Two architectural ''wedding cakes'' here have just had birthday parties.
The 75-year-old Plaza Hotel, the 55-year-old the Hotel Inter-Continental New York (formerly the Barclay), and New Yorkers have much to celebrate. And so do the hotels' guests, who come from everywhere - Seattle to Singapore.
Several years ago the 900-room Plaza, on Central Park, and the 800-room Inter-Continental New York, just off Park Avenue at 48th Street, had fallen on undistinguished times. Years of neglect, both structurally and service-wise, had placed both properties on the bottom of the list of praise bestowed on the Big Apple's poshest and most polished hotels.
Now, in the wake of a $35 million renovation program at the Plaza and an only slightly less costly one at the Inter-Continental New York, vive la difference, say guests and hotel critics alike.
But the supreme test of quality may come this spring when Egon Ronay, who is called one of the world's most astute -- and feared -- hotel critics by those in the business, comes here from London. In the summer of 1978 when he last rated the hotels, the Plaza's renovation program had barely begun and the Inter-Continental New York's hadn't started. And both hotels, despite their unusual architectural features and upper-crust reputations, were found somewhat deficient under Mr. Ronay's microscope.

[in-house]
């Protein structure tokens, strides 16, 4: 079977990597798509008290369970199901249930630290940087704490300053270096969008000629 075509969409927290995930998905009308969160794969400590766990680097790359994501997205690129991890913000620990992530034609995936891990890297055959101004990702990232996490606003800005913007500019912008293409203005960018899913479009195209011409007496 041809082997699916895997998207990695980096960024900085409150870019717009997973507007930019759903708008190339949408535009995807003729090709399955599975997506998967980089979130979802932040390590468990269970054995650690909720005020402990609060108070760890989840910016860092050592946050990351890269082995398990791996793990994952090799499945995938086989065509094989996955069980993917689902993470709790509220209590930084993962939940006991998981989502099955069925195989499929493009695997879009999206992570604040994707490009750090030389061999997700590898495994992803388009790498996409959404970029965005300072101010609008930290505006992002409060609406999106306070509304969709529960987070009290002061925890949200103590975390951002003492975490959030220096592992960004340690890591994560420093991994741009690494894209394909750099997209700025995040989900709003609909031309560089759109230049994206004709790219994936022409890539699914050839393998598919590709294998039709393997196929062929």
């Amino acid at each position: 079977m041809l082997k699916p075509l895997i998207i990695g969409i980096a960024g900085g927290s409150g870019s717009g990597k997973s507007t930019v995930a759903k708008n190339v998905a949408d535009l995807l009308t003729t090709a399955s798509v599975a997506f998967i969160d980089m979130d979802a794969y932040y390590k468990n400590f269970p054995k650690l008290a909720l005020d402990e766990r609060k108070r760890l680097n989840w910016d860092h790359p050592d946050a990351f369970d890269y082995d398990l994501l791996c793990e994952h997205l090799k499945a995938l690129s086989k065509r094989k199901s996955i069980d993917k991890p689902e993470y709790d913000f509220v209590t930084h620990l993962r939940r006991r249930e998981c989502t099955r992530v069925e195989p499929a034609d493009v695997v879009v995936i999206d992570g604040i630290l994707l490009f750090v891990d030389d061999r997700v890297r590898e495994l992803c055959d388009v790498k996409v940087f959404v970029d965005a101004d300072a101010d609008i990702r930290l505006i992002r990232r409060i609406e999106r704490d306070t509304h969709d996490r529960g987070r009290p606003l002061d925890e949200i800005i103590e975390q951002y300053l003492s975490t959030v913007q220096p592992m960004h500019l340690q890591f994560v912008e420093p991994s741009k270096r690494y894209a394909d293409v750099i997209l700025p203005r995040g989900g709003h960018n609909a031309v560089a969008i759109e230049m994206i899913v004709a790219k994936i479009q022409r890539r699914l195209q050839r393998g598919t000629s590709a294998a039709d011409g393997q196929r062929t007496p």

In the Egon Ronay rating system, 100 points is ''perfection'' in accomodations and service. No hotel in the world has ever received a perfect score. In the last rating, the Plaza was awarded 81 points and the Inter-Continental New York 77. Ronay's highest rating ever went to the Ritz Hotel in London, which got 94. He rated the Pierre Hotel tops in New York with 93 on his last visit.
By contrast, the more famous Mobil Travel Guide uses a system of ''stars'' to rate hotels, and in 1981 the Plaza received four stars and the Inter-Continental New York three out of a possible five. Four means ''outstanding -- worth a special trip,'' while three signifies ''excellent.'' Five stars is for ''one of the best in the country.''
How does a hotel qualify for a five star rating?